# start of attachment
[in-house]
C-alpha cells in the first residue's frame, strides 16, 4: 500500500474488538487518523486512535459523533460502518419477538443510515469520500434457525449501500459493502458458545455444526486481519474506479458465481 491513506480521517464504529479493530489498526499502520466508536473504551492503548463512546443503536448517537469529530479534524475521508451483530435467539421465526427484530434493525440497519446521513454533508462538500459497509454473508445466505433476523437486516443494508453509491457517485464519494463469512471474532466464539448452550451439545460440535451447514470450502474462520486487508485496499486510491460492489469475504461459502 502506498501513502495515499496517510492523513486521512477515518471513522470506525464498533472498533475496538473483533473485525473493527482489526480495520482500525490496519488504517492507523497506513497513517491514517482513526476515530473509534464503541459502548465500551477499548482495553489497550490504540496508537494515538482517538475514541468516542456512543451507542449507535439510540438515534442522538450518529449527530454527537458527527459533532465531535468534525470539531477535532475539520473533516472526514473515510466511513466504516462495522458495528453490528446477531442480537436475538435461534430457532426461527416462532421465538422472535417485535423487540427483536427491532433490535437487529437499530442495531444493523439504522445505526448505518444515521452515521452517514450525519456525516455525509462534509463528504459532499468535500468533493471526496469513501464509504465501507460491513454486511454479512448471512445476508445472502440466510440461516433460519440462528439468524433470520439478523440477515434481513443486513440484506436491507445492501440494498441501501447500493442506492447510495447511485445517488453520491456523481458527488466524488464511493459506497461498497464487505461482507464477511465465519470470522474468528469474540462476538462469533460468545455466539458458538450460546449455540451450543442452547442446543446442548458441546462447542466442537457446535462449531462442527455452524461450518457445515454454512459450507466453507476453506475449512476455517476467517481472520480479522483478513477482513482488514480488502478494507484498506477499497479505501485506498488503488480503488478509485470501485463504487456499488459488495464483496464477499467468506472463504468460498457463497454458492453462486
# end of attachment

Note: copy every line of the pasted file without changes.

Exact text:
[in-house]
C-alpha cells in the first residue's frame, strides 16, 4: 500500500474488538487518523486512535459523533460502518419477538443510515469520500434457525449501500459493502458458545455444526486481519474506479458465481 491513506480521517464504529479493530489498526499502520466508536473504551492503548463512546443503536448517537469529530479534524475521508451483530435467539421465526427484530434493525440497519446521513454533508462538500459497509454473508445466505433476523437486516443494508453509491457517485464519494463469512471474532466464539448452550451439545460440535451447514470450502474462520486487508485496499486510491460492489469475504461459502 502506498501513502495515499496517510492523513486521512477515518471513522470506525464498533472498533475496538473483533473485525473493527482489526480495520482500525490496519488504517492507523497506513497513517491514517482513526476515530473509534464503541459502548465500551477499548482495553489497550490504540496508537494515538482517538475514541468516542456512543451507542449507535439510540438515534442522538450518529449527530454527537458527527459533532465531535468534525470539531477535532475539520473533516472526514473515510466511513466504516462495522458495528453490528446477531442480537436475538435461534430457532426461527416462532421465538422472535417485535423487540427483536427491532433490535437487529437499530442495531444493523439504522445505526448505518444515521452515521452517514450525519456525516455525509462534509463528504459532499468535500468533493471526496469513501464509504465501507460491513454486511454479512448471512445476508445472502440466510440461516433460519440462528439468524433470520439478523440477515434481513443486513440484506436491507445492501440494498441501501447500493442506492447510495447511485445517488453520491456523481458527488466524488464511493459506497461498497464487505461482507464477511465465519470470522474468528469474540462476538462469533460468545455466539458458538450460546449455540451450543442452547442446543446442548458441546462447542466442537457446535462449531462442527455452524461450518457445515454454512459450507466453507476453506475449512476455517476467517481472520480479522483478513477482513482488514480488502478494507484498506477499497479505501485506498488503488480503488478509485470501485463504487456499488459488495464483496464477499467468506472463504468460498457463497454458492453462486